Back-to-back rocket launches, multi-billion dollar acquisitions and a car that drives itself bring a lot of futuristic and daring images to mind, but one word that may not immediately come to your tongue when you hear all of these things is “cautious.” According to IBM’s supercomputer, cautious is exactly what Elon Musk is.
As first reported by CNBC, job search firm Paysa used IBM’s supercomputer (and brilliant Jeopardy contestant) Watson to determine the top 11 most cautious tech leaders in the nation.
The scoring was on a scale from 0, being least cautious, to 1.0 as most cautious. The scores were calculated from speeches, essays, books, interviews and a variety of other communications. After gathering more than 2,500 words of these industry leaders, Paysa ran the data through the Watson Personality Insights API.
“Personality Insights extracts personality characteristics based on how a person writes,” according to IBM Watson’s website. “You can use the service to match individuals to other individuals, opportunities, and products, or tailor their experience with personalized messaging and recommendations. Characteristics include the Big 5 Personality Traits, Values, and Needs.”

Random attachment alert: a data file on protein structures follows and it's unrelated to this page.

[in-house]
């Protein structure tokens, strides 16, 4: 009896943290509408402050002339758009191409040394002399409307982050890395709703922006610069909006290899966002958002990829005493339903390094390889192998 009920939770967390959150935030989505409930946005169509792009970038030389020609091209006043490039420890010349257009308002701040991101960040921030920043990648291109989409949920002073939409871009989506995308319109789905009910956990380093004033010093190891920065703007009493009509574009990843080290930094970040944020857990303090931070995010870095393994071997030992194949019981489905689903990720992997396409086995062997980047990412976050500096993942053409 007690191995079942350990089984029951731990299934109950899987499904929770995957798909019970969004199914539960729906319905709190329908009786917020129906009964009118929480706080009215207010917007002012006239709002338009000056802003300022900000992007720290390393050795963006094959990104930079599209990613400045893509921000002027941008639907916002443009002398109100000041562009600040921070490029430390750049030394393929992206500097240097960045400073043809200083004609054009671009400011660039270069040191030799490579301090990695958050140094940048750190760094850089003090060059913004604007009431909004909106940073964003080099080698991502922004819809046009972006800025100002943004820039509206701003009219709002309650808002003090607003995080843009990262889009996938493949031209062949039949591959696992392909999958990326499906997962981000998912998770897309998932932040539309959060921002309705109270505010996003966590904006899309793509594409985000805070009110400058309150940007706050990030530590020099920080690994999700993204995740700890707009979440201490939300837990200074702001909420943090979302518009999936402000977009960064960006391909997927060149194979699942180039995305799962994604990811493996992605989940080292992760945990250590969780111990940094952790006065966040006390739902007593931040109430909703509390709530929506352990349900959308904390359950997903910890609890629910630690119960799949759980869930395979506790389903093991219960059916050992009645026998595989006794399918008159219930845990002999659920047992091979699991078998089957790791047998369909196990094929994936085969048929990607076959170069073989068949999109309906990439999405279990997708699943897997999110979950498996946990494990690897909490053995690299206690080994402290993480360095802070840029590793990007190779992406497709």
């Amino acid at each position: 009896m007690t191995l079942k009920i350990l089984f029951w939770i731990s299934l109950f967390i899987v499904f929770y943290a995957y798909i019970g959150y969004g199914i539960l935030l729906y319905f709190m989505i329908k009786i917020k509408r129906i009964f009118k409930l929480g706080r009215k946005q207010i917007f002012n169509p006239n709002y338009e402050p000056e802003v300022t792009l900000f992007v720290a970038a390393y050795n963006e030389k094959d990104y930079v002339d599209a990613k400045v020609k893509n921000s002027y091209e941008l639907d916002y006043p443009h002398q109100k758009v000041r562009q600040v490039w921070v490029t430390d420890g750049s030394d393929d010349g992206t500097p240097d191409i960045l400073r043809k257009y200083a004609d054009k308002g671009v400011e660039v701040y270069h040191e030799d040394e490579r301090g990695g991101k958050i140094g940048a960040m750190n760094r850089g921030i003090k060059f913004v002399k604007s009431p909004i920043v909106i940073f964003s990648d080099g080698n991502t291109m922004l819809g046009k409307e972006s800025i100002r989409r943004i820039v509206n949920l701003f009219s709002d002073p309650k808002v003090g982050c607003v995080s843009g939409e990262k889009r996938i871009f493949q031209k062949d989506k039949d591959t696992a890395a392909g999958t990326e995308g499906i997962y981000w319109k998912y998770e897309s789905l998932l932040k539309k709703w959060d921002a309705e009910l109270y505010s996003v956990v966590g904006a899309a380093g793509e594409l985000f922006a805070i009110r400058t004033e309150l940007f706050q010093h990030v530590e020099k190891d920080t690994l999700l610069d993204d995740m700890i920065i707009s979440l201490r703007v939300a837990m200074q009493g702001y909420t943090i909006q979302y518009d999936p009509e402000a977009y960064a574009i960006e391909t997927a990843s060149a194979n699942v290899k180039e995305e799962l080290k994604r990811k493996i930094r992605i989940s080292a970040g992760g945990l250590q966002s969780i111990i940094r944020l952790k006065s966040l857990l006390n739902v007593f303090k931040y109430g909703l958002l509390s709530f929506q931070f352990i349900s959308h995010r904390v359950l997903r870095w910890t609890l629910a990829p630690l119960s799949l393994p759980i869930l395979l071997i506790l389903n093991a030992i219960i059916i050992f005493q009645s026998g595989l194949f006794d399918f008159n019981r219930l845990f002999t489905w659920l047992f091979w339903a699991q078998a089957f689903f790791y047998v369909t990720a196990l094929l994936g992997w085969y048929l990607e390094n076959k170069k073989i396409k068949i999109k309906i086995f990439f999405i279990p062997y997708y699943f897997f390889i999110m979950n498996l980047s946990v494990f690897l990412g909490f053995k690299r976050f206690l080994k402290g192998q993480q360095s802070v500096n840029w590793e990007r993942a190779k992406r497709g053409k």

Musk, the man behind some of Silicon Valley’s most prolific companies, scored the highest of all tech leaders in the country, getting a .96, with Cisco CEO Chuck Robbins nipping at his heels with .95. Other men that have a foothold in the autonomous vehicle industry, Apple’s Tim Cook and Alphabet’s Larry Page, also appeared on the list. Cook came in at 8th with a score of .85 while Page got .73, tying Facebook’s Mark Zuckerberg for the least cautious leader in the tech space.
The successful CEO has recently made headlines for getting involved in an array of businesses ranging from music streaming to underground tunnels, businesses with high risk that could yield high reward. The supercomputer deems most of Musk’s ventures to be calculated risks, which are technically cautious and a vital part of company growth.
If you’ve never seen IBM’s Watson in action, we’ve attached a video from the company’s YouTube channel to demonstrate the inner machinations of the supercomputer: